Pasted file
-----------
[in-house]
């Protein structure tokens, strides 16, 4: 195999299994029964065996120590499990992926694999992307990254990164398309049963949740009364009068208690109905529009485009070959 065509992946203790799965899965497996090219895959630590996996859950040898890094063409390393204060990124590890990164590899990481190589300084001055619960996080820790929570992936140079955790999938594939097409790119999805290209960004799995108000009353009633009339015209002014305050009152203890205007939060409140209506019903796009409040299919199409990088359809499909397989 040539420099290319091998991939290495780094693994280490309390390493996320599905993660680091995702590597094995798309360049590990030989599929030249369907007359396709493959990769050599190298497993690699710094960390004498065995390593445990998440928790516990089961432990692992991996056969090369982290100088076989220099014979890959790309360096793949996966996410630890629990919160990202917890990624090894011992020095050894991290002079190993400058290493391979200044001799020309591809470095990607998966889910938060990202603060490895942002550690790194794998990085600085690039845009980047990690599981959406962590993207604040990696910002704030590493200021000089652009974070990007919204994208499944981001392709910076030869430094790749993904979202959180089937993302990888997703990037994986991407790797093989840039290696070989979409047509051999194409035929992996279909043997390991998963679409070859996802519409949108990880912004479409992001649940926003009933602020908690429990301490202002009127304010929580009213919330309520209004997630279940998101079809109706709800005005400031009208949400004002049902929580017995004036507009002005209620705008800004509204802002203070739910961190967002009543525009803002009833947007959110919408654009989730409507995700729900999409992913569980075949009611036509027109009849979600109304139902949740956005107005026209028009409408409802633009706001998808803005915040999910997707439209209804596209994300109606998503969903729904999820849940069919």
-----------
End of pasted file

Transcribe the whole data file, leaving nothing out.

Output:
[in-house]
């Protein structure tokens, strides 16, 4: 195999299994029964065996120590499990992926694999992307990254990164398309049963949740009364009068208690109905529009485009070959 065509992946203790799965899965497996090219895959630590996996859950040898890094063409390393204060990124590890990164590899990481190589300084001055619960996080820790929570992936140079955790999938594939097409790119999805290209960004799995108000009353009633009339015209002014305050009152203890205007939060409140209506019903796009409040299919199409990088359809499909397989 040539420099290319091998991939290495780094693994280490309390390493996320599905993660680091995702590597094995798309360049590990030989599929030249369907007359396709493959990769050599190298497993690699710094960390004498065995390593445990998440928790516990089961432990692992991996056969090369982290100088076989220099014979890959790309360096793949996966996410630890629990919160990202917890990624090894011992020095050894991290002079190993400058290493391979200044001799020309591809470095990607998966889910938060990202603060490895942002550690790194794998990085600085690039845009980047990690599981959406962590993207604040990696910002704030590493200021000089652009974070990007919204994208499944981001392709910076030869430094790749993904979202959180089937993302990888997703990037994986991407790797093989840039290696070989979409047509051999194409035929992996279909043997390991998963679409070859996802519409949108990880912004479409992001649940926003009933602020908690429990301490202002009127304010929580009213919330309520209004997630279940998101079809109706709800005005400031009208949400004002049902929580017995004036507009002005209620705008800004509204802002203070739910961190967002009543525009803002009833947007959110919408654009989730409507995700729900999409992913569980075949009611036509027109009849979600109304139902949740956005107005026209028009409408409802633009706001998808803005915040999910997707439209209804596209994300109606998503969903729904999820849940069919």